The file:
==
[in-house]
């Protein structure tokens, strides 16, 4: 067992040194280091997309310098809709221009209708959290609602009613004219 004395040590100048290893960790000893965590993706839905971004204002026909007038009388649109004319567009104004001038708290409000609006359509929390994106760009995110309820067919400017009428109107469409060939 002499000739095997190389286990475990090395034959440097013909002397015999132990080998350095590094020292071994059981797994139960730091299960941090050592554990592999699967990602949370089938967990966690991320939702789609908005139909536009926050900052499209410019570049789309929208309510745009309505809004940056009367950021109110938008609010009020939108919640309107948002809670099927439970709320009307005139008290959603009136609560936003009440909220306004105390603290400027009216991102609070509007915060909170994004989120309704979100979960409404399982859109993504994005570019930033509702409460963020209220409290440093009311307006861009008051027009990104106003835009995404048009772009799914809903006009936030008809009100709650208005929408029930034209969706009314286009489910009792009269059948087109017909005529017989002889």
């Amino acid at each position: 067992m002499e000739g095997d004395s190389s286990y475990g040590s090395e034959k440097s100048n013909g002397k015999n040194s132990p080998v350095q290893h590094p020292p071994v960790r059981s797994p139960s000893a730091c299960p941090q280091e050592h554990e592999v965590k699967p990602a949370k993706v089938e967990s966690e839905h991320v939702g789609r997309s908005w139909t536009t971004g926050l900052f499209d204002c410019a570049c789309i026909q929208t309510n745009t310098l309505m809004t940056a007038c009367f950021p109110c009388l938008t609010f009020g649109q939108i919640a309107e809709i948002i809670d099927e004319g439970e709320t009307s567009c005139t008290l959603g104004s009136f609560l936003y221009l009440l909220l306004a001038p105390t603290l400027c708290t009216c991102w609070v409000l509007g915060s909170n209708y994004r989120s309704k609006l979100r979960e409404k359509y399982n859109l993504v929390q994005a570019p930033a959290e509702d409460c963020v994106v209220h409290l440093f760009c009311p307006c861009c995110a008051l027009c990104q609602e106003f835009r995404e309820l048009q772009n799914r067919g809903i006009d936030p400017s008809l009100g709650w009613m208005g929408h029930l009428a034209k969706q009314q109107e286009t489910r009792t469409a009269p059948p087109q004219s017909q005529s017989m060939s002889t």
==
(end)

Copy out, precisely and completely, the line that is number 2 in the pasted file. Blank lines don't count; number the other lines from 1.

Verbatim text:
């Protein structure tokens, strides 16, 4: 067992040194280091997309310098809709221009209708959290609602009613004219 004395040590100048290893960790000893965590993706839905971004204002026909007038009388649109004319567009104004001038708290409000609006359509929390994106760009995110309820067919400017009428109107469409060939 002499000739095997190389286990475990090395034959440097013909002397015999132990080998350095590094020292071994059981797994139960730091299960941090050592554990592999699967990602949370089938967990966690991320939702789609908005139909536009926050900052499209410019570049789309929208309510745009309505809004940056009367950021109110938008609010009020939108919640309107948002809670099927439970709320009307005139008290959603009136609560936003009440909220306004105390603290400027009216991102609070509007915060909170994004989120309704979100979960409404399982859109993504994005570019930033509702409460963020209220409290440093009311307006861009008051027009990104106003835009995404048009772009799914809903006009936030008809009100709650208005929408029930034209969706009314286009489910009792009269059948087109017909005529017989002889």